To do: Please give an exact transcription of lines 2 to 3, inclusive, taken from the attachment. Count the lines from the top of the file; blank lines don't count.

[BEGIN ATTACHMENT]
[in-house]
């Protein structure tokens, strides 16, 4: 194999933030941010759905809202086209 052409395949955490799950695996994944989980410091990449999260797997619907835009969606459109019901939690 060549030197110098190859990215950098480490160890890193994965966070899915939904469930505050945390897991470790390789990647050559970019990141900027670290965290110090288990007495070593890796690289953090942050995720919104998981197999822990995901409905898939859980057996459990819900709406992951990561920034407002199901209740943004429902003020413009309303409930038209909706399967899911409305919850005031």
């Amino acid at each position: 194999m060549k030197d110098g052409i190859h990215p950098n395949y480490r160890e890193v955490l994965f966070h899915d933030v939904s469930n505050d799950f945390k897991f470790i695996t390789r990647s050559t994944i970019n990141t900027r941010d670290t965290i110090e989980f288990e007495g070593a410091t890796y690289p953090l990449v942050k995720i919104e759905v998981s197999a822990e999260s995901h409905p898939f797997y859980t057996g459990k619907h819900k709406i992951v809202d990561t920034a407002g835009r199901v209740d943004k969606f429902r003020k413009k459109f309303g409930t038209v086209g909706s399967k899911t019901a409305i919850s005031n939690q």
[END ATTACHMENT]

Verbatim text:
């Protein structure tokens, strides 16, 4: 194999933030941010759905809202086209 052409395949955490799950695996994944989980410091990449999260797997619907835009969606459109019901939690 060549030197110098190859990215950098480490160890890193994965966070899915939904469930505050945390897991470790390789990647050559970019990141900027670290965290110090288990007495070593890796690289953090942050995720919104998981197999822990995901409905898939859980057996459990819900709406992951990561920034407002199901209740943004429902003020413009309303409930038209909706399967899911409305919850005031």
């Amino acid at each position: 194999m060549k030197d110098g052409i190859h990215p950098n395949y480490r160890e890193v955490l994965f966070h899915d933030v939904s469930n505050d799950f945390k897991f470790i695996t390789r990647s050559t994944i970019n990141t900027r941010d670290t965290i110090e989980f288990e007495g070593a410091t890796y690289p953090l990449v942050k995720i919104e759905v998981s197999a822990e999260s995901h409905p898939f797997y859980t057996g459990k619907h819900k709406i992951v809202d990561t920034a407002g835009r199901v209740d943004k969606f429902r003020k413009k459109f309303g409930t038209v086209g909706s399967k899911t019901a409305i919850s005031n939690q």